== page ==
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cups-lpd - receive print jobs and report printer status to lpd clients  


cups-lpd [ -h hostname[:port] ] [ -n ] [ -o option=value ]  


cups-lpd is the CUPS Line Printer Daemon ("LPD") mini-server that supports legacy client systems that use the LPD protocol. cups-lpd does not act as a standalone network daemon but instead operates using the Internet "super-server" inetd(8) or xinetd(8). If you are using inetd, add the following line to the inetd.conf file to enable the cups-lpd mini-server:

    printer stream tcp nowait lp /usr/lib/cups/daemon/cups-lpd cups-lpd \
        -o document-format=application/octet-stream

Note: If you are using Solaris 10 or higher, you must run the inetdconv(1m) program to register the changes to the inetd.conf file.

If you are using the newer xinetd(8) daemon, create a file named /etc/xinetd.d/cups containing the following lines:

    service printer
        socket_type = stream
        protocol = tcp
        wait = no
        user = lp
        group = sys
        passenv =
        server = /usr/lib/cups/daemon/cups-lpd
        server_args = -o document-format=application/octet-stream


-h hostname[:port]

Sets the CUPS server (and port) to use.

Disables reverse address lookups; normally cups-lpd will try to discover the hostname of the client via a reverse DNS lookup.
-o name=value

Inserts options for all print queues. Most often this is used to disable the "l" filter so that remote print jobs are filtered as needed for printing; the examples in the previous section set the "document-format" option to "application/octet-stream" which forces autodetection of the print file format.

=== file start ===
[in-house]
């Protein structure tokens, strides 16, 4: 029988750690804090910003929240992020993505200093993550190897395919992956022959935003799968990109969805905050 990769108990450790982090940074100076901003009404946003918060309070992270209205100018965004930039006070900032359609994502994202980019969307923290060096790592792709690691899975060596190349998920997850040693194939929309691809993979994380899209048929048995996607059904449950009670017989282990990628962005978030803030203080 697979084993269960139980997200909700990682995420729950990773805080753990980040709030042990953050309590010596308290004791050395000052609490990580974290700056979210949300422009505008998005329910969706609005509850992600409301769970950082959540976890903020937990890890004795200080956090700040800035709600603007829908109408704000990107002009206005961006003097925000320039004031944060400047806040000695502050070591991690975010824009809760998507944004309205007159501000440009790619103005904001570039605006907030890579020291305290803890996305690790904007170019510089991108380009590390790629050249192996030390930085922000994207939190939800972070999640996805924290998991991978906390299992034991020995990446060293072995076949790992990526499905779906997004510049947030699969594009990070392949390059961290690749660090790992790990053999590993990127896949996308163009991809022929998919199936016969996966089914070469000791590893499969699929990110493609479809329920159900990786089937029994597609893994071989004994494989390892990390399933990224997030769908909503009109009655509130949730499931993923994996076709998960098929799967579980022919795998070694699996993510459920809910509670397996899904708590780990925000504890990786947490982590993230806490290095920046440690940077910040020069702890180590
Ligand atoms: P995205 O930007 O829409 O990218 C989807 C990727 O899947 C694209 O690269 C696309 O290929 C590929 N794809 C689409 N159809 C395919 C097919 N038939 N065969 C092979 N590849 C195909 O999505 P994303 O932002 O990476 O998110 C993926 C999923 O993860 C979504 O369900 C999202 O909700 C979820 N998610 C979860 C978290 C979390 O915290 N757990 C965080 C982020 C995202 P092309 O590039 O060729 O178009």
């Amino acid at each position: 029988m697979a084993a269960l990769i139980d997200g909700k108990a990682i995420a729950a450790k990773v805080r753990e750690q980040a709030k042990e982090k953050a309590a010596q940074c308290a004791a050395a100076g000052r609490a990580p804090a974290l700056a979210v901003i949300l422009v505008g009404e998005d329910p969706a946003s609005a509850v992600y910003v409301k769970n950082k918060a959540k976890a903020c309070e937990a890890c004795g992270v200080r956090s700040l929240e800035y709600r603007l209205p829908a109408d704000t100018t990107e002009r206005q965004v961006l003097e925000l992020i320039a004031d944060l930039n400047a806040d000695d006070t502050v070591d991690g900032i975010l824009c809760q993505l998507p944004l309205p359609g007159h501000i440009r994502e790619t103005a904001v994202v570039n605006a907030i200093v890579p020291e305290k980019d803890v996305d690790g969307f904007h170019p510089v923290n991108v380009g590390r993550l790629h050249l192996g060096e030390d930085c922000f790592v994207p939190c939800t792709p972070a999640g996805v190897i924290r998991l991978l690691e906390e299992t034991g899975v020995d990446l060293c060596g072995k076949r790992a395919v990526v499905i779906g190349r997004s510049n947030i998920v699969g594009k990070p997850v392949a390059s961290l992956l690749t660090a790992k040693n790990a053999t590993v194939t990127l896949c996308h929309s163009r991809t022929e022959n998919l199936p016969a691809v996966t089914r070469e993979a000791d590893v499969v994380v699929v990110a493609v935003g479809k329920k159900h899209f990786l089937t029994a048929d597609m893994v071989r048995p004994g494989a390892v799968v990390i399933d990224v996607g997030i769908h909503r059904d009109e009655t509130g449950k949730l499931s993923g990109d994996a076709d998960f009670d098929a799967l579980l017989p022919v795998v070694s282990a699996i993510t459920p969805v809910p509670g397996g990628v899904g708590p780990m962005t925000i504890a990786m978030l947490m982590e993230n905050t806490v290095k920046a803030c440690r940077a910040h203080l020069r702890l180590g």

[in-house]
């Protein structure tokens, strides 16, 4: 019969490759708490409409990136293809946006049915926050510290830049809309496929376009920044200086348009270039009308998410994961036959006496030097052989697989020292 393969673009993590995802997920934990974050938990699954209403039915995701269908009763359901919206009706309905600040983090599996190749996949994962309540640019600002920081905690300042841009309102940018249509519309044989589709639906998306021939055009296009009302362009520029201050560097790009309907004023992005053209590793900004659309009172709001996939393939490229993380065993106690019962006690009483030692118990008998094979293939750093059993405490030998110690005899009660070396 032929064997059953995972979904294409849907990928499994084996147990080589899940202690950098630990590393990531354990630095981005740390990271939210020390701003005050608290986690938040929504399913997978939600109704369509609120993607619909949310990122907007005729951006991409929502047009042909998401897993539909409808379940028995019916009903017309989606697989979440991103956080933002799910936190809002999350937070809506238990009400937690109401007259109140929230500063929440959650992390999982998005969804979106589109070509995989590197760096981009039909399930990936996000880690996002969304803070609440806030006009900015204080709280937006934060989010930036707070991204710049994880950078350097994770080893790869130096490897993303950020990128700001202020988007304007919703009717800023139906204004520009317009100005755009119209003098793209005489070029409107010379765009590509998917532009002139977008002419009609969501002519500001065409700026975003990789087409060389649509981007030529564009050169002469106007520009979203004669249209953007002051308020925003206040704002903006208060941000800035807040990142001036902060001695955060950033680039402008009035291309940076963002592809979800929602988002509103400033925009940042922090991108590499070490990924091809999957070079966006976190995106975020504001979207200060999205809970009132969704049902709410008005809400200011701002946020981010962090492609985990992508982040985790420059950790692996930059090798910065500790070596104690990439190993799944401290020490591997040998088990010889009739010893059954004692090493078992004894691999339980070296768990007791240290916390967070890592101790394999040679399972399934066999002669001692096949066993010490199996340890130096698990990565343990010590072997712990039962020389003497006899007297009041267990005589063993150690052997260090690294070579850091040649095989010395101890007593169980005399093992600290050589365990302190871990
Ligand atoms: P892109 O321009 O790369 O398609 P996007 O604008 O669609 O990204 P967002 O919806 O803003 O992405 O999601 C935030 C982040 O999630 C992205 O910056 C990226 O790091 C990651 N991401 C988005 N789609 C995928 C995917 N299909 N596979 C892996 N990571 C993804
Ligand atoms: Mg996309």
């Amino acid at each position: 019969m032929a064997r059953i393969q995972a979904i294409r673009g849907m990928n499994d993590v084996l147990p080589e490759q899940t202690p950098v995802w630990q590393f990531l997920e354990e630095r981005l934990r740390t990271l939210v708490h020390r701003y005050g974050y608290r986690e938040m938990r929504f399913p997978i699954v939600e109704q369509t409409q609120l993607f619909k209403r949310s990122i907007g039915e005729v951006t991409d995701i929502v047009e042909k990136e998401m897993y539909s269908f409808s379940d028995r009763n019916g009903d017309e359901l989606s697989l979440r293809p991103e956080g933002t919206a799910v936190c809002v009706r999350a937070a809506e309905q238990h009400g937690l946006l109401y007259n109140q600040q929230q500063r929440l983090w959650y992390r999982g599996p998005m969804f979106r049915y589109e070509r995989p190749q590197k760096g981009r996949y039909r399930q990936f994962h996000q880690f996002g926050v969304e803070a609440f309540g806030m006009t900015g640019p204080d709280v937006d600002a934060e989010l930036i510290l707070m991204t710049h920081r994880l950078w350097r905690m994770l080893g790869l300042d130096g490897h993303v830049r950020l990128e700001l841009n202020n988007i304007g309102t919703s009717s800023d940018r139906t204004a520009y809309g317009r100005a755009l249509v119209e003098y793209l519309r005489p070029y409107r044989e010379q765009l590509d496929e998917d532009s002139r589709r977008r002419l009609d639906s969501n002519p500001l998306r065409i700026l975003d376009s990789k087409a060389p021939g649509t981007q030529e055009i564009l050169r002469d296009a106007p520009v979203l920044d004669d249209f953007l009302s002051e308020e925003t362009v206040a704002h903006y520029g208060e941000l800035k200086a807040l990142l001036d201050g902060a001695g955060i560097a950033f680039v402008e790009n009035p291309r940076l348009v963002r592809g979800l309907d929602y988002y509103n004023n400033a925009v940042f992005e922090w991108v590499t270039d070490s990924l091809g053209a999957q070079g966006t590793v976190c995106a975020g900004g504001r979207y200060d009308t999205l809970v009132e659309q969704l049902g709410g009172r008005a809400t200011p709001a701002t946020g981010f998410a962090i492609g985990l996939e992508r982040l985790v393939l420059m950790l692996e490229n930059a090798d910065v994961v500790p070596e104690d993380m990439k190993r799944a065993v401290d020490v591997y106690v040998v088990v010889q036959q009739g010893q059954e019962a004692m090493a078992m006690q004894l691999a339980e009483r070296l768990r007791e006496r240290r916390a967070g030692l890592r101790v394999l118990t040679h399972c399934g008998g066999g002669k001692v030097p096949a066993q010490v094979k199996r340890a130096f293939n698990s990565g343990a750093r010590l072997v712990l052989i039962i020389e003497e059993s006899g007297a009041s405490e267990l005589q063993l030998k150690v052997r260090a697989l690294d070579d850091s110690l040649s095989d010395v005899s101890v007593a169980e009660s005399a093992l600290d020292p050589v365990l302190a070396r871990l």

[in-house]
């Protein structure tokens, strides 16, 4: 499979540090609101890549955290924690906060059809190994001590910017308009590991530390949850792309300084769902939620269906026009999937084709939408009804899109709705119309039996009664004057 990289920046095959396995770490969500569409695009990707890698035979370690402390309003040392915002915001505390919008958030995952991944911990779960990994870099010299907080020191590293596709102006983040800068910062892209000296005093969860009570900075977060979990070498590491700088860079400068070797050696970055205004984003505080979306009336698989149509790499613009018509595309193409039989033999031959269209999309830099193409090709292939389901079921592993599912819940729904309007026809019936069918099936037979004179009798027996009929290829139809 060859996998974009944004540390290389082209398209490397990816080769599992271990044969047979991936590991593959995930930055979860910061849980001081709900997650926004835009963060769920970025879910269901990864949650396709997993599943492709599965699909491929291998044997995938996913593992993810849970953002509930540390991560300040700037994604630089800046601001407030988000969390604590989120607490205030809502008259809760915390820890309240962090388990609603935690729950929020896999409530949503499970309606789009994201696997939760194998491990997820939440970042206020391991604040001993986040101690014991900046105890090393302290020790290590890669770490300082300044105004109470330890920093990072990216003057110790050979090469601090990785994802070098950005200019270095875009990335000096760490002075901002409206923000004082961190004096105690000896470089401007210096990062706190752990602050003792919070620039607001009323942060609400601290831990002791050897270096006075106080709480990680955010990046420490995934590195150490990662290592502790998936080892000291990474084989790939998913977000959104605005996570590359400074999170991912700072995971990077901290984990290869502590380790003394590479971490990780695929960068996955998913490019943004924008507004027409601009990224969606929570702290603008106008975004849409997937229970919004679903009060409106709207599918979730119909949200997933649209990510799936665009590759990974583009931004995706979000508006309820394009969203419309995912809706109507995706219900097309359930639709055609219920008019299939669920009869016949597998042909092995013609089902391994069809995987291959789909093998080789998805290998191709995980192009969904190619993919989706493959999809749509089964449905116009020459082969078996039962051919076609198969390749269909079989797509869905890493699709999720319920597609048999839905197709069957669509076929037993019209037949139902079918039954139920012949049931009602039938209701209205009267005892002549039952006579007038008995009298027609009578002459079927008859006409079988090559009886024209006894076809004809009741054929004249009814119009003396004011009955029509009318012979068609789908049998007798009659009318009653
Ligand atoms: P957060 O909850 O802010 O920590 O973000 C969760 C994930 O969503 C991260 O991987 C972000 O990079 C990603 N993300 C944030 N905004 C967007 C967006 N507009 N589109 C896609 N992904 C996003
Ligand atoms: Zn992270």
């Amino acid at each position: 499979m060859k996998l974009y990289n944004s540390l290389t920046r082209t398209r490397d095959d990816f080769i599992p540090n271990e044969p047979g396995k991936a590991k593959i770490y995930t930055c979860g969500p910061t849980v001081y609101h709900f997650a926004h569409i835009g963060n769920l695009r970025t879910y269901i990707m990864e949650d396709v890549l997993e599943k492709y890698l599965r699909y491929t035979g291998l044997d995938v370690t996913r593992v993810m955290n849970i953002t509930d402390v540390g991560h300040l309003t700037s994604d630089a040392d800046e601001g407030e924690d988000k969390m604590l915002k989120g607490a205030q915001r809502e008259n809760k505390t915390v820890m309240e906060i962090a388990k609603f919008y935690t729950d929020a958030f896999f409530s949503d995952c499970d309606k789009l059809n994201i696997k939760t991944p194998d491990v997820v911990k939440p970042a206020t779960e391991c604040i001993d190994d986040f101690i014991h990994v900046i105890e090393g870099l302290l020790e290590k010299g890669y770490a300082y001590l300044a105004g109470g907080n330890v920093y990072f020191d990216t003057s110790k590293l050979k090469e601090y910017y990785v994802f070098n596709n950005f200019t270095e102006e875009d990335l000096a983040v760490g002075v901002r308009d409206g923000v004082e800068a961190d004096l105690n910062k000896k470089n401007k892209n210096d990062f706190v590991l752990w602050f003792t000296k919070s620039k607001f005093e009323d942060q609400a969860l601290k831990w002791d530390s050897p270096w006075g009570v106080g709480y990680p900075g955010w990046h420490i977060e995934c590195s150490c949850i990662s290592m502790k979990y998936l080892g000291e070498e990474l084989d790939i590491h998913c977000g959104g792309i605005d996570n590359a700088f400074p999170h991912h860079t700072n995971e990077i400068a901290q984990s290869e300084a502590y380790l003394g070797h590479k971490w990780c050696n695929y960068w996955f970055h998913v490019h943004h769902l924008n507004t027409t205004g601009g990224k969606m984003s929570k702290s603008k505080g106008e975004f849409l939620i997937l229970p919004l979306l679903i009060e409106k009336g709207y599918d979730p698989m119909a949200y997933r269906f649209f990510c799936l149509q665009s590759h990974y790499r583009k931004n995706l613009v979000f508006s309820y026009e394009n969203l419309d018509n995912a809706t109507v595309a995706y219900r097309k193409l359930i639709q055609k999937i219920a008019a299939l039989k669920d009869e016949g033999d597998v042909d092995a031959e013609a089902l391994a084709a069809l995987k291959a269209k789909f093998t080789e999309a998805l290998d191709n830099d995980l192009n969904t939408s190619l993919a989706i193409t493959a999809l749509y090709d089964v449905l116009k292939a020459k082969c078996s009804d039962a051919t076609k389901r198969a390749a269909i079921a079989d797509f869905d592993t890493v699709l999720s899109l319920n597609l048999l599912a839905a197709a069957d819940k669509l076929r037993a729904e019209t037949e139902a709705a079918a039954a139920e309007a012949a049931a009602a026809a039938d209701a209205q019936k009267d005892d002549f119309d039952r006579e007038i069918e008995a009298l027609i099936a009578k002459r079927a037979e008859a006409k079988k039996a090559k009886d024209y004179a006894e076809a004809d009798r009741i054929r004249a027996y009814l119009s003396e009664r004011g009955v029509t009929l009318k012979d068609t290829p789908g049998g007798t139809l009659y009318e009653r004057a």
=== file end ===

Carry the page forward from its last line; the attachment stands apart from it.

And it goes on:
cups-lpd performs well with small numbers of clients and printers. However, since a new process is created for each connection and since each process must query the printing system before each job submission, it does not scale to larger configurations. We highly recommend that large configurations use the native IPP support provided by CUPS instead.  


cups-lpd currently does not perform any access control based on the settings in cupsd.conf(5) or in the hosts.allow(5) or hosts.deny(5) files used by TCP wrappers. Therefore, running cups-lpd on your server will allow any computer on your network (and perhaps the entire Internet) to print to your server.

While xinetd has built-in access control support, you should use the TCP wrappers package with inetd to limit access to only those computers that should be able to print through your server.

cups-lpd is not enabled by the standard CUPS distribution. Please consult with your operating system vendor to determine whether it is enabled on your system.  


cups-lpd does not enforce the restricted source port number specified in RFC 1179, as using restricted ports does not prevent users from submitting print jobs. While this behavior is different than standard Berkeley LPD implementations, it should not affect normal client operations.

The output of the status requests follows RFC 2569, Mapping between LPD and IPP Protocols. Since many LPD implementations stray from this definition, remote status reporting to LPD clients may be unreliable.  


cups(1), cupsd(8), inetconv(1m), inetd(8), xinetd(8),


Copyright 2007-2009 by Apple Inc.